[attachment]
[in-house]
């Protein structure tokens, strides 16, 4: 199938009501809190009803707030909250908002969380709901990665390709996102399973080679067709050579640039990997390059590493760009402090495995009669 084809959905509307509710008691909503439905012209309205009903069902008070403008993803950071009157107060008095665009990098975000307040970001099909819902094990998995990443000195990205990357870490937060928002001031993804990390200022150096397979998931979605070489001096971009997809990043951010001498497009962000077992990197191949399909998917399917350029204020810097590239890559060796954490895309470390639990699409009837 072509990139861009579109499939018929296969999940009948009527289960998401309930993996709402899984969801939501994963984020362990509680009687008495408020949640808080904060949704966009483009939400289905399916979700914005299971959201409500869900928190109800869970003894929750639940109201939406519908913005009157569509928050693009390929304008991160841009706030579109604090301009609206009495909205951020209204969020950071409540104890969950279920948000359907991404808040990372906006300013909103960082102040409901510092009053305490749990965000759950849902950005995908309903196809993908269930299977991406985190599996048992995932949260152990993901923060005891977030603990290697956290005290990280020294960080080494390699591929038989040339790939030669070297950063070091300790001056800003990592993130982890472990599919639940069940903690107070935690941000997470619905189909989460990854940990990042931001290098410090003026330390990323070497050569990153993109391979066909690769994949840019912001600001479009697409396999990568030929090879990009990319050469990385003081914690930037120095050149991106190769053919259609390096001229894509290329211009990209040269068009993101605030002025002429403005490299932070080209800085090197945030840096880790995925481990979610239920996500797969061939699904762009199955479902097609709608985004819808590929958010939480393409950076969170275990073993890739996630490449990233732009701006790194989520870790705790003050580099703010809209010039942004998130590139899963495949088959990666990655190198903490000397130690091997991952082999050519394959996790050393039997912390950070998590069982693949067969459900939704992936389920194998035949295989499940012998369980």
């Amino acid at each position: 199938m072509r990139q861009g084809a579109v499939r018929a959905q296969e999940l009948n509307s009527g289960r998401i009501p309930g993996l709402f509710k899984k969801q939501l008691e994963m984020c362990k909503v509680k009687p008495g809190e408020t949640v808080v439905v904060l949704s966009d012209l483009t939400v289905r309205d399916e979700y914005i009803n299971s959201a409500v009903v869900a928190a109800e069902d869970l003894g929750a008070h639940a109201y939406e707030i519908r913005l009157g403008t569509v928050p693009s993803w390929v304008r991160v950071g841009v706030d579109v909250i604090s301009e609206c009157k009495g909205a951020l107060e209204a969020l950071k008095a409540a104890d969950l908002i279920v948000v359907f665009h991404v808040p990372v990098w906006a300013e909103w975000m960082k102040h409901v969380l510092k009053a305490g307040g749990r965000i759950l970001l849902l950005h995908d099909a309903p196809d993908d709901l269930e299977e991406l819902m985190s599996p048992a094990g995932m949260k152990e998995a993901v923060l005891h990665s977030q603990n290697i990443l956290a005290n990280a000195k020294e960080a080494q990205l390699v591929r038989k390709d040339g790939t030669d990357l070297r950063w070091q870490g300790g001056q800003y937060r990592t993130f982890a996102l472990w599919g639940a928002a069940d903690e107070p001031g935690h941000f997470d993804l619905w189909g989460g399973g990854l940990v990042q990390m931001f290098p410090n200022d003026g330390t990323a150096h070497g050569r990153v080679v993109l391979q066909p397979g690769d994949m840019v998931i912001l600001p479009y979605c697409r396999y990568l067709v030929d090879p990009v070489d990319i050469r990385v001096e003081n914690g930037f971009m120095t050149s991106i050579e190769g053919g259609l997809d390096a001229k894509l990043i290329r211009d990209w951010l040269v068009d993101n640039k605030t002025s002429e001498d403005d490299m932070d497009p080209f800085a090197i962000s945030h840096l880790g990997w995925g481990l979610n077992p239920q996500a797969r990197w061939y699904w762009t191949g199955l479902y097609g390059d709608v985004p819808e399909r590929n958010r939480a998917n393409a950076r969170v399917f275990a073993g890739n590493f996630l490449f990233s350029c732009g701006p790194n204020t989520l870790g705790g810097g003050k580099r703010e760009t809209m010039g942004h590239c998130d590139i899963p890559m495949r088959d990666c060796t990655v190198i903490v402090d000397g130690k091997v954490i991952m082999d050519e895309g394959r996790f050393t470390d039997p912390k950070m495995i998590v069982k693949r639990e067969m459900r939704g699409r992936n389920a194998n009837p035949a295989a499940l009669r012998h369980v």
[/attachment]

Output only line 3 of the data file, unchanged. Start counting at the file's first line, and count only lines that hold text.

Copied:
């Amino acid at each position: 199938m072509r990139q861009g084809a579109v499939r018929a959905q296969e999940l009948n509307s009527g289960r998401i009501p309930g993996l709402f509710k899984k969801q939501l008691e994963m984020c362990k909503v509680k009687p008495g809190e408020t949640v808080v439905v904060l949704s966009d012209l483009t939400v289905r309205d399916e979700y914005i009803n299971s959201a409500v009903v869900a928190a109800e069902d869970l003894g929750a008070h639940a109201y939406e707030i519908r913005l009157g403008t569509v928050p693009s993803w390929v304008r991160v950071g841009v706030d579109v909250i604090s301009e609206c009157k009495g909205a951020l107060e209204a969020l950071k008095a409540a104890d969950l908002i279920v948000v359907f665009h991404v808040p990372v990098w906006a300013e909103w975000m960082k102040h409901v969380l510092k009053a305490g307040g749990r965000i759950l970001l849902l950005h995908d099909a309903p196809d993908d709901l269930e299977e991406l819902m985190s599996p048992a094990g995932m949260k152990e998995a993901v923060l005891h990665s977030q603990n290697i990443l956290a005290n990280a000195k020294e960080a080494q990205l390699v591929r038989k390709d040339g790939t030669d990357l070297r950063w070091q870490g300790g001056q800003y937060r990592t993130f982890a996102l472990w599919g639940a928002a069940d903690e107070p001031g935690h941000f997470d993804l619905w189909g989460g399973g990854l940990v990042q990390m931001f290098p410090n200022d003026g330390t990323a150096h070497g050569r990153v080679v993109l391979q066909p397979g690769d994949m840019v998931i912001l600001p479009y979605c697409r396999y990568l067709v030929d090879p990009v070489d990319i050469r990385v001096e003081n914690g930037f971009m120095t050149s991106i050579e190769g053919g259609l997809d390096a001229k894509l990043i290329r211009d990209w951010l040269v068009d993101n640039k605030t002025s002429e001498d403005d490299m932070d497009p080209f800085a090197i962000s945030h840096l880790g990997w995925g481990l979610n077992p239920q996500a797969r990197w061939y699904w762009t191949g199955l479902y097609g390059d709608v985004p819808e399909r590929n958010r939480a998917n393409a950076r969170v399917f275990a073993g890739n590493f996630l490449f990233s350029c732009g701006p790194n204020t989520l870790g705790g810097g003050k580099r703010e760009t809209m010039g942004h590239c998130d590139i899963p890559m495949r088959d990666c060796t990655v190198i903490v402090d000397g130690k091997v954490i991952m082999d050519e895309g394959r996790f050393t470390d039997p912390k950070m495995i998590v069982k693949r639990e067969m459900r939704g699409r992936n389920a194998n009837p035949a295989a499940l009669r012998h369980v």